Name of Assigned Judge Blanche M. Manning Sitting Judge if Other or Magistrate Judge than Assigned Judge
The plaintiff's objections [126-1] to Magistrate Judge Brown's August 31, 2011, order are overruled. Walti shall appear for his examination at the offices of Dr. Rom-Rymer at a mutually convenient time within 30 days of the date this order is entered.
O [ For further details see text below.] Docketing to mail notices.
Although plaintiff John Walti suffers from a significant developmental delay, he obtained a job with defendant Toys R Us. Mr. Walti alleges that he was frequently teased at work because of his delay and, on one occasion, was assaulted by a co-worker. He alleges that Toys R Us did not adequately address the harassment and, when he complained, fired him. He has sued Toys R Us raising various claims including disability discrimination and retaliation.
Toys R Us brought a motion before Magistrate Judge Brown under Federal Rule of Civil Procedure 35 in order to conduct peer-reviewed psychological testing of Mr. Walti. Mr. Walti objected asserting that the motion was filed after the close of fact discovery and was therefore untimely, and that the wide-ranging scope of testing that Toys R Us sought would traumatize and further victimize him.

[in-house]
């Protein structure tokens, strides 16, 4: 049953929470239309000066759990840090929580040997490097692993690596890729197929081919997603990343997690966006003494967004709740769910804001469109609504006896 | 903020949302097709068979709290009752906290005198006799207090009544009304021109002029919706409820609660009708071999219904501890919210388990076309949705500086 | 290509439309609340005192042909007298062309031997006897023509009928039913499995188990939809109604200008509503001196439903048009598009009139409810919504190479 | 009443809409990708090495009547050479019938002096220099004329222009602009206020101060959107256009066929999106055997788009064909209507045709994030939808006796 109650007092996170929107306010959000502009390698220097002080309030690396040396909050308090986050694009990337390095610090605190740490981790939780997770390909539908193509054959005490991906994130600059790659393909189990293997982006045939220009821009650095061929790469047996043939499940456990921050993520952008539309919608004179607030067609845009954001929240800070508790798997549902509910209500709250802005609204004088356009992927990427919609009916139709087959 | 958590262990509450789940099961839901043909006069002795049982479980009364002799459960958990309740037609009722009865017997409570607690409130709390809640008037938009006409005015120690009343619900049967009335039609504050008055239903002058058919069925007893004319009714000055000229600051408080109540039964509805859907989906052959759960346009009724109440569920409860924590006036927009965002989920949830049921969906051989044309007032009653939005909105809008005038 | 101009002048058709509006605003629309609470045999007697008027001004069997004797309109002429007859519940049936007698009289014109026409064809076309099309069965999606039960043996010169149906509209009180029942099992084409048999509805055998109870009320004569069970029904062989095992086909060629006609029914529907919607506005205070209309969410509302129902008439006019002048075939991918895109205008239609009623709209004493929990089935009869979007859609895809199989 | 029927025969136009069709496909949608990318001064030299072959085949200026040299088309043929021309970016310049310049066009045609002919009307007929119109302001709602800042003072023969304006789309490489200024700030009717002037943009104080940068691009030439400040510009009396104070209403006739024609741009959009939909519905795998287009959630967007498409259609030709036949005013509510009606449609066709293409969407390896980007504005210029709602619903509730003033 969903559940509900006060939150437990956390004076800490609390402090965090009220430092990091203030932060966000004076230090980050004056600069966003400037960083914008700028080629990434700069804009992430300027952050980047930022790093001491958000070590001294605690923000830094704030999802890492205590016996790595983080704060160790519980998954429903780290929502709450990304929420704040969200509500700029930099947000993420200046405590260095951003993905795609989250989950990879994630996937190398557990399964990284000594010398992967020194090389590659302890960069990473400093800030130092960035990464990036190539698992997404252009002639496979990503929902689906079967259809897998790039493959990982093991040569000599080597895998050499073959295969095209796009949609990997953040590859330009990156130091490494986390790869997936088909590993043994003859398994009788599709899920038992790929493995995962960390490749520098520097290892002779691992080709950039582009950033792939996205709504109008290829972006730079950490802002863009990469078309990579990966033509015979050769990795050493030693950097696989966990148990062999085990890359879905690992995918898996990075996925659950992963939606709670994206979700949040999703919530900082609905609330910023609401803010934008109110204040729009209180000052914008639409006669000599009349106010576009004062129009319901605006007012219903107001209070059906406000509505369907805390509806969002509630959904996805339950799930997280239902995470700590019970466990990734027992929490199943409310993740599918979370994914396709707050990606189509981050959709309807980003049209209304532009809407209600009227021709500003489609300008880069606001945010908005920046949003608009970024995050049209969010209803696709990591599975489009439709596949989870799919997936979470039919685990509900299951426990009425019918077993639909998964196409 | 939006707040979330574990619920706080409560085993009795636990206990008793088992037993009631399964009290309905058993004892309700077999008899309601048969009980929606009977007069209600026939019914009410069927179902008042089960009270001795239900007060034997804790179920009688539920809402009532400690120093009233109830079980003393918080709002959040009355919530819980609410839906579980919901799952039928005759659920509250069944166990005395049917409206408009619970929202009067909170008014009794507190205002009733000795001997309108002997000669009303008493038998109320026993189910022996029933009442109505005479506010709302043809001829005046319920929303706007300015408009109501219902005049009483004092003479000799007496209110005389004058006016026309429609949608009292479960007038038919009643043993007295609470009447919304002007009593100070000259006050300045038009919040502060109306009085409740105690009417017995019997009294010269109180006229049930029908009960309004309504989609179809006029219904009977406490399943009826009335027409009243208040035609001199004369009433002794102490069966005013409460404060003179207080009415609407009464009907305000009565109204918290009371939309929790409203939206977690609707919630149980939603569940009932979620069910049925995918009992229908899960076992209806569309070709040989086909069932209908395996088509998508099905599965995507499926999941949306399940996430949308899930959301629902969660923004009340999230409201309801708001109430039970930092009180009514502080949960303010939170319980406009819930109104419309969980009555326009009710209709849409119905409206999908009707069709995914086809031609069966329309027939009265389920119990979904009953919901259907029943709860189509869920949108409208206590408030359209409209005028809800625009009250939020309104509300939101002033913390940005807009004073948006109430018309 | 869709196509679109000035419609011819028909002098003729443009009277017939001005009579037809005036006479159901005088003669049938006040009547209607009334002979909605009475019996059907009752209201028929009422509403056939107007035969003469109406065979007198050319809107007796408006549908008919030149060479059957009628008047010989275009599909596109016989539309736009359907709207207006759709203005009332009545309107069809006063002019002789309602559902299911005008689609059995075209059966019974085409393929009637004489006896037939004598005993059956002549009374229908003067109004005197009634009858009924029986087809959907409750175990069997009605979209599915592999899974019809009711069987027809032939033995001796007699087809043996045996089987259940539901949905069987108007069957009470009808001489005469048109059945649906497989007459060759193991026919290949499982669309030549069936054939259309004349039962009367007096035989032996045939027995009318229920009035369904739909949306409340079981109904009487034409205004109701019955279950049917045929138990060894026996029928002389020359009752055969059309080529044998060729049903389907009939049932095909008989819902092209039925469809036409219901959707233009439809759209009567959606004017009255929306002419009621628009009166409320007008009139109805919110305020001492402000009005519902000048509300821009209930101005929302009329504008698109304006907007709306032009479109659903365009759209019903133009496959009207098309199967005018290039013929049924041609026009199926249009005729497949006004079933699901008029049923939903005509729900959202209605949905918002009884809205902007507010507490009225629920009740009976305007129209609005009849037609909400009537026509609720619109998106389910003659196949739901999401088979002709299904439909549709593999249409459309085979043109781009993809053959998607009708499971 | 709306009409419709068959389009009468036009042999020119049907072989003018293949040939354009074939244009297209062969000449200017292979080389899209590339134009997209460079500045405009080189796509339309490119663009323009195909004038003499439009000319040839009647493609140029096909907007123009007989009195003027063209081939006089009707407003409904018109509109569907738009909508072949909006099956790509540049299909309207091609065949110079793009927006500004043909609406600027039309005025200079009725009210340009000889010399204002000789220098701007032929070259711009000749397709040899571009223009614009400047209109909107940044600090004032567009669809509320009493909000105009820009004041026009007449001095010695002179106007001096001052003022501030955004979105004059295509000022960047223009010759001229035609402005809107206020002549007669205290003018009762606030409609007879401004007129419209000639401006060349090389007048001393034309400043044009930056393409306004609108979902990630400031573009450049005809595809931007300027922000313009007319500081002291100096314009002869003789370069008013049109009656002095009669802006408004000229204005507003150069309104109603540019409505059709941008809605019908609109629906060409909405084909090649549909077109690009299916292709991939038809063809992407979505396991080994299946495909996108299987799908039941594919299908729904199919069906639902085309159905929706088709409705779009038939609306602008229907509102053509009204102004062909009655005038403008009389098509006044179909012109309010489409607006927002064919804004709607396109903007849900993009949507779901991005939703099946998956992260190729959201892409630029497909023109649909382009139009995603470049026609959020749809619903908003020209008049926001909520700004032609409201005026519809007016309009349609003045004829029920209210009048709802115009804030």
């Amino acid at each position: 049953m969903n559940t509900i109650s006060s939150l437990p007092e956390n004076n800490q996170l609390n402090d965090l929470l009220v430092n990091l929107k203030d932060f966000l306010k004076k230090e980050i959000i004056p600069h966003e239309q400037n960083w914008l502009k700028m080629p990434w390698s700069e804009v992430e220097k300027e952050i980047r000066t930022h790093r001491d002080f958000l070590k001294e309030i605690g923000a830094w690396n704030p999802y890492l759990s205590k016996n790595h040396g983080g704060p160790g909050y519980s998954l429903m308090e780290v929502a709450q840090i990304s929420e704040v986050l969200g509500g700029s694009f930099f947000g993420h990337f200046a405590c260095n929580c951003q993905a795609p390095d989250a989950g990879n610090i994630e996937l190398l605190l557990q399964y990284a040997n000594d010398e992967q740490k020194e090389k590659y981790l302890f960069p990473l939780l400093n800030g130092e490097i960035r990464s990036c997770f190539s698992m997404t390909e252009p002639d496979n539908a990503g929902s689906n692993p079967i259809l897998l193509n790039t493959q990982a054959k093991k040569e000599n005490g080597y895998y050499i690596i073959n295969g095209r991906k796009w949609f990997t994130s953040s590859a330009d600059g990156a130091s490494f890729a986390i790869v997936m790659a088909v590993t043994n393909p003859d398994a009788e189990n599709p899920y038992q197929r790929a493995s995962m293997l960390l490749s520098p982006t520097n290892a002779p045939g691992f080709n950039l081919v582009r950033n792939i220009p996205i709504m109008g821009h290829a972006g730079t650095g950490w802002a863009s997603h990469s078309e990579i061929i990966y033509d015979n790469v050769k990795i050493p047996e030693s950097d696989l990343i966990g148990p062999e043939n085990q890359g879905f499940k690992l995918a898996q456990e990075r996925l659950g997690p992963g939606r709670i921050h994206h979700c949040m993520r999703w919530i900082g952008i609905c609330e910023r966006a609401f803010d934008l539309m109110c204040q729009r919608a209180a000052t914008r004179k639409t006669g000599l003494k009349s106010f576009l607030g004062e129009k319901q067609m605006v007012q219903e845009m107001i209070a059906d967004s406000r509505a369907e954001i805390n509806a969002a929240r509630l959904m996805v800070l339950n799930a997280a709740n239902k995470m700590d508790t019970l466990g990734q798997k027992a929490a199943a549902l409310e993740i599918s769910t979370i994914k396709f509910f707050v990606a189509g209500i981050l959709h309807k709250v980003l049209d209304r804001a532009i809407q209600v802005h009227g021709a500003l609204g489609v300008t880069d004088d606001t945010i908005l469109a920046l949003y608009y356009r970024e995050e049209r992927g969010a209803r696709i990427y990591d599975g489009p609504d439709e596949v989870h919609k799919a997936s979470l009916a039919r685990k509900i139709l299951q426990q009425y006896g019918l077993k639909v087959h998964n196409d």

Magistrate Judge Brown granted the motion. On the timeliness issue, she held that no bright line rule requires that Rule 35 motions be filed during fact discovery, and it was only during the depositions of Mr. Walti's treating physicians, who by agreement were deposed during the time for expert discovery, that Toys R Us learned that Mr. Walti's physicians never conducted peer-reviewed psychological testing. As for the scope of the proposed testing, she held that "Walti has not presented facts to show that his discomfort is severe enough to warrant denying a Rule 35 examination." Order dated August 31, 2011 [123-1] at 15.
Mr. Walti timely objected to the magistrate judge's order. In his objection he contends that the magistrate judge incorrectly concluded that Toys R Us' motion was timely and gave "short shrift" to the concerns of Mr. Walti's physicians about subjecting him to the psychological tests.
Under Federal Rule of Civil Procedure 72(a), a district judge may set aside a magistrate judge's ruling on a non-dispositive motion if the ruling is clearly erroneous or contrary to law. See Schur v. L.A. Weight Loss Centers, Inc., 577 F.3d 752, 760 (7th Cir. 2009). "The clear error standard means that the district court can overturn the magistrate judge's ruling only if the district court is left with the definite and firm ...